Before the execution, the kingdom formed an alliance of Sunni states purportedly to fight terrorism. The coalition included all the main sponsors of international terror, including Qatar, Pakistan and, of course, Saudi Arabia. It was like arsonists pretending to be fire wardens.

When the coalition quickly became the butt of international ridicule, King Salman of Saudi Arabia resorted on a mass scale to what his country is notorious for as the global leader in beheadings. He ordered the execution on terrorism charges of 47 people on a single day, including Nimr al-Nimr. Most were beheaded in a style associated with the Islamic State.

The royals seem to mistakenly believe that widening the sectarian fault lines across the Islamic world will keep them in power. The crash in oil prices is already compounding the royals’ challenges at home. Discontent is growing quietly, even as King Salman pursues aggressive activism in his foreign policy.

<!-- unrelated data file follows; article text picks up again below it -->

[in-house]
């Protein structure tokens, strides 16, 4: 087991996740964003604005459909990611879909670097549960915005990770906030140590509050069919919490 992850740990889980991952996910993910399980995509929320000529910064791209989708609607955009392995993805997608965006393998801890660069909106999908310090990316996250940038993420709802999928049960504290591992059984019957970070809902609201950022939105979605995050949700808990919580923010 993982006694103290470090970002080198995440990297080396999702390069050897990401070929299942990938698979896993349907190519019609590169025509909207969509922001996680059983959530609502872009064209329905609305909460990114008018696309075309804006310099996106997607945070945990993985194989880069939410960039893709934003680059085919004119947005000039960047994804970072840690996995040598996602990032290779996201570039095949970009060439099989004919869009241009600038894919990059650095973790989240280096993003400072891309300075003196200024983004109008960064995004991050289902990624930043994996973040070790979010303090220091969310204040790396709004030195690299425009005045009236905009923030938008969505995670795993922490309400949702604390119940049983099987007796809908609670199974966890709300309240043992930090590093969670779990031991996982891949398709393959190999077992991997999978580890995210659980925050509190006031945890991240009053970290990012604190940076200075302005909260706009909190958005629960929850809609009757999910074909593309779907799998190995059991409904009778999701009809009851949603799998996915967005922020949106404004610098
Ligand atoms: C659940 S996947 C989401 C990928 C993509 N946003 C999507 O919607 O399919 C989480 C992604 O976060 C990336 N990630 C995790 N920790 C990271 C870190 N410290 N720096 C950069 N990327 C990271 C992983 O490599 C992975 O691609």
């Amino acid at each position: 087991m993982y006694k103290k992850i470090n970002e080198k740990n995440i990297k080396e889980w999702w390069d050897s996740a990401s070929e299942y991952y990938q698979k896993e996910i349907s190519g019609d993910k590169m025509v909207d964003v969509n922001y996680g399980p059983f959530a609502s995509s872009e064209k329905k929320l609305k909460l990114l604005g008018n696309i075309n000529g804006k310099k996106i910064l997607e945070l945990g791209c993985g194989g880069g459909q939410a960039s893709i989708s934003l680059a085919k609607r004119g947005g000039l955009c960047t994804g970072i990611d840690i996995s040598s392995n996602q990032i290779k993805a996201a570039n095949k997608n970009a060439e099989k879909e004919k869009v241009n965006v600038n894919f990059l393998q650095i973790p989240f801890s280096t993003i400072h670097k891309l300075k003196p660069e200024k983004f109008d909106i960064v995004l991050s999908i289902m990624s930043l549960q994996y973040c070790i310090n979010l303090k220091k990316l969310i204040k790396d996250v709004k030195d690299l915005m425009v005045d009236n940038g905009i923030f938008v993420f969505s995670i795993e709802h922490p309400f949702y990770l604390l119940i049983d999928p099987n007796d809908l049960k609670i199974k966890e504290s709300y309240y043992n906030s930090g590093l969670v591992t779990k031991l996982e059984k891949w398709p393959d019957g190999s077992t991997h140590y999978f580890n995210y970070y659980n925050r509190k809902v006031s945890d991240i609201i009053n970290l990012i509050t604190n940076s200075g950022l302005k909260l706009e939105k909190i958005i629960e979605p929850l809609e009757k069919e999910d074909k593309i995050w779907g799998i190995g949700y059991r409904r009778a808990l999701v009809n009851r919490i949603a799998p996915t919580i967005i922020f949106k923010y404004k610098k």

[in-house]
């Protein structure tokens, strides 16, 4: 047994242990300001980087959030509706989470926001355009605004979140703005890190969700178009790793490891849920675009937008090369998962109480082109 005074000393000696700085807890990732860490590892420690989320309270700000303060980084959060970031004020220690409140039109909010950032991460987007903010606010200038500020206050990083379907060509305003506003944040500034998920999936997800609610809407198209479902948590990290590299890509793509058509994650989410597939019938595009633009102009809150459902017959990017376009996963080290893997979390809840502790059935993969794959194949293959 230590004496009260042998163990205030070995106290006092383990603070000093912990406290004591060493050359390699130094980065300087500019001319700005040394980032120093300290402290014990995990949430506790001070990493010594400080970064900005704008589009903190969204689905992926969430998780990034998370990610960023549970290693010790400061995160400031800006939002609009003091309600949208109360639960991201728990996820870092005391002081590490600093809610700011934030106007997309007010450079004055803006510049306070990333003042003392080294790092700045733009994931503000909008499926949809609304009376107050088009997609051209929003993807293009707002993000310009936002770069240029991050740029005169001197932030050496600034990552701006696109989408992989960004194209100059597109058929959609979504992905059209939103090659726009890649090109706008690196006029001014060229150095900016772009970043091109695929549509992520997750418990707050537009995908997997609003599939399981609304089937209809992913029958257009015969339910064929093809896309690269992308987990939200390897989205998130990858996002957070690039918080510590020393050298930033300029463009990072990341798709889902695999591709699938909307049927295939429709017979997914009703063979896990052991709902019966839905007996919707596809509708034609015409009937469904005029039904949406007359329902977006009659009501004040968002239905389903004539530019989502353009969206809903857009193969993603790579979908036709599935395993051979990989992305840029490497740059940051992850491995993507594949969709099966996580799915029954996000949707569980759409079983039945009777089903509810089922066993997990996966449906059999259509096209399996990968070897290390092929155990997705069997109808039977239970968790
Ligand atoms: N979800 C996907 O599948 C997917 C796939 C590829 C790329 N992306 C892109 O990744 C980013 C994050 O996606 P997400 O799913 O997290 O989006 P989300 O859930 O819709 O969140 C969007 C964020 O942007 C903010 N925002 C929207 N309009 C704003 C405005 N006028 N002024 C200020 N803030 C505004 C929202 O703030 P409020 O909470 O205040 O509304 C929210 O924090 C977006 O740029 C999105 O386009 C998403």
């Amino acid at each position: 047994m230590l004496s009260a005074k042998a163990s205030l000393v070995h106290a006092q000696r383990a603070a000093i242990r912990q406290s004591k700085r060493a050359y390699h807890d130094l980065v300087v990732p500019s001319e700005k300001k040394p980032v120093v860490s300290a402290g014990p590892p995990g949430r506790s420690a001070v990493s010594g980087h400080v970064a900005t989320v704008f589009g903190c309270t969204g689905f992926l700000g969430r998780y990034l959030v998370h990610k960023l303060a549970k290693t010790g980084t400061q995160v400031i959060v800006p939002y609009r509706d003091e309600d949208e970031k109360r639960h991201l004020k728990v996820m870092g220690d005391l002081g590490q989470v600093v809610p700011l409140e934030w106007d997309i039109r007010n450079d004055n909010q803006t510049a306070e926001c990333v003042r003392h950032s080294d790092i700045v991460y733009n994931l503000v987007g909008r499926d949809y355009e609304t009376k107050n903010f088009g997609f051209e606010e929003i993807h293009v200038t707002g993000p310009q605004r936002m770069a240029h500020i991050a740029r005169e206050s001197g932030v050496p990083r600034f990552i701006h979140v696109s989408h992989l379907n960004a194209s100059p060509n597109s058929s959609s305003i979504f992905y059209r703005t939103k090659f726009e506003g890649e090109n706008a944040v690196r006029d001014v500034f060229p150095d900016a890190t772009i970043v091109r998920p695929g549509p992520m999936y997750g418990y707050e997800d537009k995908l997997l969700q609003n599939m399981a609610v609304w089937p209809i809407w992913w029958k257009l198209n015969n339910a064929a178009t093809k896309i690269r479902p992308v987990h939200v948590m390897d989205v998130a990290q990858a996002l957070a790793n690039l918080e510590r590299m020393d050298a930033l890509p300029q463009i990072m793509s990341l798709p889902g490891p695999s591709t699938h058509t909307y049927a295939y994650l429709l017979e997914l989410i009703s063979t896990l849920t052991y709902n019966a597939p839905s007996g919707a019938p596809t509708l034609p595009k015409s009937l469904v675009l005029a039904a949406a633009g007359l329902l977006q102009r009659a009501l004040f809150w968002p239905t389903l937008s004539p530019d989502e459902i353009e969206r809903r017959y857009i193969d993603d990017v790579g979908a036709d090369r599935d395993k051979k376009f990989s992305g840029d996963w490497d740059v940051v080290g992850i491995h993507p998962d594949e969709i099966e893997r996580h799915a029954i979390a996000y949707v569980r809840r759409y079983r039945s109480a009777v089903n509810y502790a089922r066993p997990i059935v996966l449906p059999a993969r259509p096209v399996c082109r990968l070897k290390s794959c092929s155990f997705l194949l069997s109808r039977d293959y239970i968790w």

By drawing legitimacy from jihadism and by being beholden to sectarianism, the royals could be digging their own graves. After all, fueling jihadism and sectarianism threatens to empower extremists at home and devour the royalty.

Against this background, it has become imperative for the U.S. to stop looking the other way as Saudi Arabia exports radical Islamic extremism. Unlike the ties between Saudi Arabia and China — two major autocracies — oil can no longer provide the glue for the Saudi-U.S. relationship, which is largely bereft of shared strategic interests or values. Moreover, America’s oil production at home is surging.